This April, after failing to convince my darling husband to attend a showing of L’Avventura (he hated it in 1960) at Anthology’s brilliantly titled “Boring Masterpieces” series, he agreed to take me to the Landmark Loews instead. They only show films one weekend a month — not bad considering that the entire operation is staffed by volunteers and much of the interior is still under restoration. The offerings on April 30/May 1 were “The Thing From Another World” (both the 1951 and 1982 versions) on Saturday evening, or “The Eagle” on Sunday afternoon. He wanted “The Thing,” I wanted Valentino. So we compromised and rented a hotel room in Jersey City so that we could attend both shows.
Both our hotel and the theater are located steps away from their respective stops on the PATH train, so transportation was a breeze. When we arrived at the theater on Saturday evening, we were at first dismayed to see a line snaking around the block (little did we know that the 50 odd people waiting would be quickly swallowed up by the theater’s massive interior). While we waited to buy our tickets, there was plenty of time to take in the beautiful building.
If only they still used the ticket window…
Once we entered the luscious lobby, we were greeted by volunteers selling tickets (a steal at $7, $5 for seniors and children) and concessions ($1 for popcorn or soda, $2 for candy). Alas, there were no cigarette girls, but perhaps that’s something that will be added once the restoration is complete.
While the exterior is impressive for its sheer size and exquisite terracotta, the interior was breathtaking, despite (or perhaps because of) its air of decaying glamor. I know they are working away like beavers to restore it, but I do hope they leave a few of the cobwebs! What character, what charm. None of the snap shots I took inside came out very well, so you will just have to go and see it for yourself. I doubt if even the finest photographer could do it justice anyway.
And here are a couple of details that didn’t get too badly washed out.
Believe it or not, the lobby was nothing compared to the theater itself. Opened in September of 1929, the Loews seats 3,100 people. My companion nearly burst into tears when he walked in, and by the time RKO came up on the screen, I was ready to bawl myself. We only stayed for the 1951 version of “The Thing.” It was a hoot, with a young James Arness in a surprise role. Best of all, the audience seemed very much alive, very much involved — not only with the film, but with one another as well. Perhaps it’s the low seats (no neck rests) or the shared experience of sitting in that magnificent space, but I’ve rarely been part of such a collective, genial audience. We laughed at all the corny jokes, and held our breath together when the hero was in danger.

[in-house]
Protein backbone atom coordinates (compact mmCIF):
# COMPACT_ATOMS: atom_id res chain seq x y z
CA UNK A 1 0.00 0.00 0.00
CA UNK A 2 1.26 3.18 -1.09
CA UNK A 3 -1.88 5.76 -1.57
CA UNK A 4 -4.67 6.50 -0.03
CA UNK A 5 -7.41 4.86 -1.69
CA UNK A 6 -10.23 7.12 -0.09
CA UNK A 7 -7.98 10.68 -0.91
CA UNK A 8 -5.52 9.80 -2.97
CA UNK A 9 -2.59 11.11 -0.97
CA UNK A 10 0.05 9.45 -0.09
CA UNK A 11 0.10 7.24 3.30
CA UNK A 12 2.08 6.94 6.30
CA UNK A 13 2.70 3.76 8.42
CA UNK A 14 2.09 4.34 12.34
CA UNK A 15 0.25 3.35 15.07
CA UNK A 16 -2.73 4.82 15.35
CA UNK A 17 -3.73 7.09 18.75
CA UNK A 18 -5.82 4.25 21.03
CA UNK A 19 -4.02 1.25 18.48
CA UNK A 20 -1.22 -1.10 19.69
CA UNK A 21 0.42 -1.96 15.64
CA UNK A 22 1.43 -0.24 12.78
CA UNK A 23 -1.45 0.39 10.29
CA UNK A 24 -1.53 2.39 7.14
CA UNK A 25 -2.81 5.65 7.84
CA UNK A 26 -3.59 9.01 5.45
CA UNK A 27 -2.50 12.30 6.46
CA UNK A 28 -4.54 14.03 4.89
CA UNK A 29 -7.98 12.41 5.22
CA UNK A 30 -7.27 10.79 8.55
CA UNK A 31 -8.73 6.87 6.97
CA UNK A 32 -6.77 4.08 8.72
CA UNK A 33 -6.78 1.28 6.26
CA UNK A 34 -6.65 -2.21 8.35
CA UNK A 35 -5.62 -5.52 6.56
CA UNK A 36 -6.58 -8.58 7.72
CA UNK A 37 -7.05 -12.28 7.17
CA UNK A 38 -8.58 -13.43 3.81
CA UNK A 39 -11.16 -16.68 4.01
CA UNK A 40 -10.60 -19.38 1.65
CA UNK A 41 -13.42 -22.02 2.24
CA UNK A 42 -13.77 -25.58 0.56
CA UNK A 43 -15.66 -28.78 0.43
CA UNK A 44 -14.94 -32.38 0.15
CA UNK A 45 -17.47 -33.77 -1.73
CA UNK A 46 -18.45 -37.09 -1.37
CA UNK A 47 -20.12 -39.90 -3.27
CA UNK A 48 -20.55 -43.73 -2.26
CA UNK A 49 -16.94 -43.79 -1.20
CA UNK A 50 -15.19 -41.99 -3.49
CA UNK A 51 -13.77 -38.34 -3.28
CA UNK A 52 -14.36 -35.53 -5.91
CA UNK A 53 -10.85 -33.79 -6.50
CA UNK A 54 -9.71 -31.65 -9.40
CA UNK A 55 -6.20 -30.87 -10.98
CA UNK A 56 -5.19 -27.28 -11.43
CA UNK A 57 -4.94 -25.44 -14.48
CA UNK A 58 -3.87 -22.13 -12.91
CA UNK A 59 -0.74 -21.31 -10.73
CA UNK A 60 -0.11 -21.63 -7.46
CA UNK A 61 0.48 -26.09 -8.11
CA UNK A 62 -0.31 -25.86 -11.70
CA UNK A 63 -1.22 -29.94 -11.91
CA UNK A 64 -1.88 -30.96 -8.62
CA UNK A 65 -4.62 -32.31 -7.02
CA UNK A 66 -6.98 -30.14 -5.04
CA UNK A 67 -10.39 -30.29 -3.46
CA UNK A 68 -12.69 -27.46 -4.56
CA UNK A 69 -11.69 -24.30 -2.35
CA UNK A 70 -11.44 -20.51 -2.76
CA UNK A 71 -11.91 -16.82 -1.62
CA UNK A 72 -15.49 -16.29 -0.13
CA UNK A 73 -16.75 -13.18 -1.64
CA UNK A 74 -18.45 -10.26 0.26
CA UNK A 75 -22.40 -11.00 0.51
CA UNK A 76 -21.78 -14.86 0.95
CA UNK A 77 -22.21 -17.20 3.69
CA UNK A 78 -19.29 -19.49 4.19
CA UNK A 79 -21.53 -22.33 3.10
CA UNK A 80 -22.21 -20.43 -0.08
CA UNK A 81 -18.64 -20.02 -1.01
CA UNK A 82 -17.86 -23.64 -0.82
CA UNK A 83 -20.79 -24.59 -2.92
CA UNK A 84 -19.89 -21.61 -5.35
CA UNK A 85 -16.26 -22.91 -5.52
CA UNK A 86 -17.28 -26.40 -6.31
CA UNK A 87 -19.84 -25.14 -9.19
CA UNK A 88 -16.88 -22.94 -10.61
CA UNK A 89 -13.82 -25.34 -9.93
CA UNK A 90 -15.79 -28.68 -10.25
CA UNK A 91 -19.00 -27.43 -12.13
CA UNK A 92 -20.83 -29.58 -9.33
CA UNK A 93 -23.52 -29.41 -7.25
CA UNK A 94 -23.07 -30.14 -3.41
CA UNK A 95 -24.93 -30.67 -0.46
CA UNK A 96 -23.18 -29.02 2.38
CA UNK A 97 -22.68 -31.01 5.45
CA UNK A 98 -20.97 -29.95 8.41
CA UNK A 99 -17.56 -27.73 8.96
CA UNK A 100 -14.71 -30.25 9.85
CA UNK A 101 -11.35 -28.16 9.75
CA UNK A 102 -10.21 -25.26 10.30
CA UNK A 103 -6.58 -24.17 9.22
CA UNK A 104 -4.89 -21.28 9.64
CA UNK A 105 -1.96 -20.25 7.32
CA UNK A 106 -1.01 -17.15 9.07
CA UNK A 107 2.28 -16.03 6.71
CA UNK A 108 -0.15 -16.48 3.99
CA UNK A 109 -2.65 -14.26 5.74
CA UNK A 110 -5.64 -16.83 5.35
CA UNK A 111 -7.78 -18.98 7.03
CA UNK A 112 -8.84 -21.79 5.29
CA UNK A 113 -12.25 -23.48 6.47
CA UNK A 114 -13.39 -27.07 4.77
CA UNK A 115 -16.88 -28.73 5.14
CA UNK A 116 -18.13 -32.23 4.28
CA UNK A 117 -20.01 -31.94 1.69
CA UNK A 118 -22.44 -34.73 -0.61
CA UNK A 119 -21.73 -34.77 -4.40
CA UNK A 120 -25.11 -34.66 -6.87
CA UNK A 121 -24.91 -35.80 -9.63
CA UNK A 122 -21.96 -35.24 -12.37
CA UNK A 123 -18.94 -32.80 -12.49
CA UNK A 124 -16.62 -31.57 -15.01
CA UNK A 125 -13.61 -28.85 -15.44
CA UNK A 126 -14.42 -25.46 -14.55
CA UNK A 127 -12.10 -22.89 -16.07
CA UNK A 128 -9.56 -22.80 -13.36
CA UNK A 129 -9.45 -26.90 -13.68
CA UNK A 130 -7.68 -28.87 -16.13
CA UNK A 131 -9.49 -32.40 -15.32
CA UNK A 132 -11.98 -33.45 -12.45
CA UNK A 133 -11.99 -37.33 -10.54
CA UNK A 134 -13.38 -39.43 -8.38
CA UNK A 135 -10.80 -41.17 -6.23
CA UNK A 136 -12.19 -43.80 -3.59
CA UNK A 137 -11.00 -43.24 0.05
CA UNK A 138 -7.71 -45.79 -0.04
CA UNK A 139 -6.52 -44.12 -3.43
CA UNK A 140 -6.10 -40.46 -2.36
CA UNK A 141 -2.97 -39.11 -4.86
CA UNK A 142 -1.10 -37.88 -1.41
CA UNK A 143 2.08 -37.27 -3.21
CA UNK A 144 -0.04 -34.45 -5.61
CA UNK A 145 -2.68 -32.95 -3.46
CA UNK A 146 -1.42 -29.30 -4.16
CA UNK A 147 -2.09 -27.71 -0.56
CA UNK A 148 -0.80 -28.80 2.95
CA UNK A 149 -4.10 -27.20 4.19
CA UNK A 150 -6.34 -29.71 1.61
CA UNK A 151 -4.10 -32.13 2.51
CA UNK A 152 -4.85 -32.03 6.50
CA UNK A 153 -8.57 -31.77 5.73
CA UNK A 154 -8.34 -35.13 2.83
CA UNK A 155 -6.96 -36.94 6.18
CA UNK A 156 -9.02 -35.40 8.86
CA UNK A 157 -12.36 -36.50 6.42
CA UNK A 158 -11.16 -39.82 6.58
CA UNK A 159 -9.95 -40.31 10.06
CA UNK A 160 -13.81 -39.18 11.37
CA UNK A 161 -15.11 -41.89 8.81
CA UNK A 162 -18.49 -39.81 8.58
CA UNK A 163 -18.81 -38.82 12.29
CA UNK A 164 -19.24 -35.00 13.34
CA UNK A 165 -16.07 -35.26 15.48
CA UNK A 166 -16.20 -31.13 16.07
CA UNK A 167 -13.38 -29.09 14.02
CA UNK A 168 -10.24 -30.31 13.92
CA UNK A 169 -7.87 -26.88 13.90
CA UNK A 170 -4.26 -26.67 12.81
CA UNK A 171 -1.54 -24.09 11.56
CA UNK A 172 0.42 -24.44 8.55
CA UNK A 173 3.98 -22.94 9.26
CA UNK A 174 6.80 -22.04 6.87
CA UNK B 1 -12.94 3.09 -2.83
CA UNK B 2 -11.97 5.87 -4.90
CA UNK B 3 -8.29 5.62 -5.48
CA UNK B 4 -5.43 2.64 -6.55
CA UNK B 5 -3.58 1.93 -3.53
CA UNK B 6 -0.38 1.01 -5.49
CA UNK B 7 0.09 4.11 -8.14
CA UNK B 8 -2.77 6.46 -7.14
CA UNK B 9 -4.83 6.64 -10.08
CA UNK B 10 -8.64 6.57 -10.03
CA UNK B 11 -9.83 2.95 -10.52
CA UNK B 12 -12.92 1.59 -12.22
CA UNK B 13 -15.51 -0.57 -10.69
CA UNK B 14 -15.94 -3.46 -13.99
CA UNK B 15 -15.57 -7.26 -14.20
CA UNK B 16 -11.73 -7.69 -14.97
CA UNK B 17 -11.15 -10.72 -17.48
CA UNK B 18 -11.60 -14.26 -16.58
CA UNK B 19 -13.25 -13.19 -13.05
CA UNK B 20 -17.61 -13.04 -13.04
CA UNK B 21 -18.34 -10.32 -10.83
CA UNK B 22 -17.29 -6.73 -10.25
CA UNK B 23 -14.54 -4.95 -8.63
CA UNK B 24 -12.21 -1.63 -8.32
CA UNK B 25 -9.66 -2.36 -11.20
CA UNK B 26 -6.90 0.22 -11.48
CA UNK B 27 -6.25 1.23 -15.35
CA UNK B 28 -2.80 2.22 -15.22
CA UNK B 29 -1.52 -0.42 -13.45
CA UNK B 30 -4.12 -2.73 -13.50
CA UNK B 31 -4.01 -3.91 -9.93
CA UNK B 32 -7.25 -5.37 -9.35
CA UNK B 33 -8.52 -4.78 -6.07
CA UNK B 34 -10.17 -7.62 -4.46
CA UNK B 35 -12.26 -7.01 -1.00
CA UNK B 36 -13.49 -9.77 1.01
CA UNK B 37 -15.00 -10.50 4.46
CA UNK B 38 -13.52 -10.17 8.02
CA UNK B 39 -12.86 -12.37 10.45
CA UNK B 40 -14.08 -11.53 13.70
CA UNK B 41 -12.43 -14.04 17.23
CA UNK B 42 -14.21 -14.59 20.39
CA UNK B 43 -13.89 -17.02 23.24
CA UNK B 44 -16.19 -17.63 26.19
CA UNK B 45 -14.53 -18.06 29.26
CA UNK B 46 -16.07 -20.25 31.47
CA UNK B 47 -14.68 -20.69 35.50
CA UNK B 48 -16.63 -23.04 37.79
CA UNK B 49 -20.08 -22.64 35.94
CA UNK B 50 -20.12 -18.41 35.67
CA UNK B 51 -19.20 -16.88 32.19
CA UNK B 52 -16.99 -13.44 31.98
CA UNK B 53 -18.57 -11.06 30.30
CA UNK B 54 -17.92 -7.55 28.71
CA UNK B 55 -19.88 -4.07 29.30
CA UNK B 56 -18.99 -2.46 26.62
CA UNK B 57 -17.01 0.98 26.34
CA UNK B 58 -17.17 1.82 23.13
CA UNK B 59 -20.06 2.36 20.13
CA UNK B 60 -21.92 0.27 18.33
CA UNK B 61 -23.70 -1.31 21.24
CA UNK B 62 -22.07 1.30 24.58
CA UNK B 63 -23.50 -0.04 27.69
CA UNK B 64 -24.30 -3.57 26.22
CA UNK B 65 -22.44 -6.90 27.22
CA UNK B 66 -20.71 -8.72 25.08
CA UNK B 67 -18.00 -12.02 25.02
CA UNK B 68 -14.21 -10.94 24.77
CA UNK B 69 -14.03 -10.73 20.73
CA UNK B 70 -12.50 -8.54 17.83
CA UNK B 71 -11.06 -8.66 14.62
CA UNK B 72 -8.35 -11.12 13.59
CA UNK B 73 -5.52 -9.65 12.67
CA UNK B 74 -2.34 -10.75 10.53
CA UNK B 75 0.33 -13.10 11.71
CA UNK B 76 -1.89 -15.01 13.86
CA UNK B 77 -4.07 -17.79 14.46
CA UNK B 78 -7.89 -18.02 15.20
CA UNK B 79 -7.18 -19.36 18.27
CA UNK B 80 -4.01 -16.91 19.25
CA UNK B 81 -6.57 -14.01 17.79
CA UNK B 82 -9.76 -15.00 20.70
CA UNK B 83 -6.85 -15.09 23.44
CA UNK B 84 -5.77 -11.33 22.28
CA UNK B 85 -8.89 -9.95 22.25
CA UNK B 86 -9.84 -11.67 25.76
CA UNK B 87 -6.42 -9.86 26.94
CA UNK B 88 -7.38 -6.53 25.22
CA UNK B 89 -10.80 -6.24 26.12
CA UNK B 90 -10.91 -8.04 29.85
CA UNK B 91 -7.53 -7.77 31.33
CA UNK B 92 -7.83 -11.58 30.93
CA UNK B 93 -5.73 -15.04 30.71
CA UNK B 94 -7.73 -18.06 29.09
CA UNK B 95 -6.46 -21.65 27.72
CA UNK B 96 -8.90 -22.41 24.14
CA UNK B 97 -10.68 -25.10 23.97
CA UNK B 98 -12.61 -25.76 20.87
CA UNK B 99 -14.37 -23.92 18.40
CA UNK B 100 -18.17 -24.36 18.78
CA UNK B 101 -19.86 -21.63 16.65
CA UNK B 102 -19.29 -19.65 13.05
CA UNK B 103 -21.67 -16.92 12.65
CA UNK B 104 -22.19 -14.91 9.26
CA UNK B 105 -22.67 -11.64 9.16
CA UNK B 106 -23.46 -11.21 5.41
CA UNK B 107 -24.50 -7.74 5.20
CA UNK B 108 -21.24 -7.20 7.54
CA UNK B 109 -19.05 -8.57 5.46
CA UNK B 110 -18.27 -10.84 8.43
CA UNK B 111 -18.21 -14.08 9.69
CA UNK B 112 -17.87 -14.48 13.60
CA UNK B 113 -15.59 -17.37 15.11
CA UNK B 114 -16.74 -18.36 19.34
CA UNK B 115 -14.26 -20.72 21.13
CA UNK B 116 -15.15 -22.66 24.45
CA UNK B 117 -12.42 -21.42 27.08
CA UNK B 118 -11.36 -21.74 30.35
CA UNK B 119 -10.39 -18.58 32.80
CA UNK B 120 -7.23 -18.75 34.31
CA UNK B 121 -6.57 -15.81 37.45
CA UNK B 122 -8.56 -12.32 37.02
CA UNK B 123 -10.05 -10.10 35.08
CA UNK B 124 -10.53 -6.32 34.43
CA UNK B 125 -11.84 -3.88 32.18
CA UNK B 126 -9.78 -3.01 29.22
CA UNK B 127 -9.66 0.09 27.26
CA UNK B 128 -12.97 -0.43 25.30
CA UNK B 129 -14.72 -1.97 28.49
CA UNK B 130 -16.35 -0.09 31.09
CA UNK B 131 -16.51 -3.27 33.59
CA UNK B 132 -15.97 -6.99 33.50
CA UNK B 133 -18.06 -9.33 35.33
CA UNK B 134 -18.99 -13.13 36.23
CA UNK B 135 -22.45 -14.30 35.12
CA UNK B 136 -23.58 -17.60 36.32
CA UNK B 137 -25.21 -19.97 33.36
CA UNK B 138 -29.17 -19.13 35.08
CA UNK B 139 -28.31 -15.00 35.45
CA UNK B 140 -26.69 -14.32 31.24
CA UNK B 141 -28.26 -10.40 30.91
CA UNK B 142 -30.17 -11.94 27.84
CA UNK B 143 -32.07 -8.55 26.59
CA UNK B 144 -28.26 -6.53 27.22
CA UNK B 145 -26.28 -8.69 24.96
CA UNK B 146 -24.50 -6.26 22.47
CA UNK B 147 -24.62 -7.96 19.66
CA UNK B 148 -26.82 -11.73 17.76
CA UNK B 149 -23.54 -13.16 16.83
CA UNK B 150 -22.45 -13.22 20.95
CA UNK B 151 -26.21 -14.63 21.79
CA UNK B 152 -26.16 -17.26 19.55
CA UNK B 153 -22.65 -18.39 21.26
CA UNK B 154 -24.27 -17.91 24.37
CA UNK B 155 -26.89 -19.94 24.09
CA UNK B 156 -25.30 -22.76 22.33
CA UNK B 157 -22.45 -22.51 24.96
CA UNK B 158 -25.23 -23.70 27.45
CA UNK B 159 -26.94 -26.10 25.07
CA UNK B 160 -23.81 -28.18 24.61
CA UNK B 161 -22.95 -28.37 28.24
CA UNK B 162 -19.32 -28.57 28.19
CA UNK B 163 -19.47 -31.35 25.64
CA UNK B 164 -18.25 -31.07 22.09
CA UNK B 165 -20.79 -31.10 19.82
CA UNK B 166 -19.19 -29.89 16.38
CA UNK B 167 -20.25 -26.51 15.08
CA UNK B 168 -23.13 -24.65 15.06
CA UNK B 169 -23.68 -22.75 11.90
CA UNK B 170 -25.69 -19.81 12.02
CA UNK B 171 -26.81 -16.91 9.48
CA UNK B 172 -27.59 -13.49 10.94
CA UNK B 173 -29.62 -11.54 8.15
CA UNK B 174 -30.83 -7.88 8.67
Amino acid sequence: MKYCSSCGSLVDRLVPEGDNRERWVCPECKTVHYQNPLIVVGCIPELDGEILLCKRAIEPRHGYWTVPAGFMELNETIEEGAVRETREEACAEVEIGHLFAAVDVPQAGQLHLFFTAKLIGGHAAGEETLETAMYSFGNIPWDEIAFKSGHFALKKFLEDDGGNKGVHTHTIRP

Needless to say, we walked out in a dream, eager to return the following day.
Next post: “The Eagle”
April 23rd, 2011
Here, finally, are the pictures I took inside Winterthur on the general house tour. Some are a little blurry, as I kept my flash turned off (if all the other tourists knew how much damage they’re doing to the historic surfaces when they flash their cameras, they’d have done the same — and their pictures would have been blurry too).
The house, which was home to a few generations of the DuPont family during the 19th and early 20th centuries, has 175 rooms on 9 floors. Henry Francis DuPont, the last to live there, was a collector of American antique furniture. He filled the house with his collection, eventually moving out to a smaller building nearby so that he could open the house as a museum.
It’s an amazing tour — room after room (we only saw a small portion of the house on the excellently delivered hour-long tour) chock-a-block with fine antiques of every period from the 17th century through the mid-19th. Since it’s mostly a collection of antiques, some of the pieces don’t really make sense. For example, they have at least one secretary or escritoire in every single room. Sometimes two or three. No one writes that many letters. But they were sure beautiful to look at. There are also far more corner cupboards than any sane person would ever own, filled with dishes that weren’t purchased to hold food. An entire pantry was devoted to the display of porcelain candlesticks.
The few nods to social history date to the roaring 20s, when the DuPont family were living in the house and entertaining their fortunate guests amidst all the antiques. What a place to play hide and seek! The faux tea sandwiches and petit-fours were a nice touch.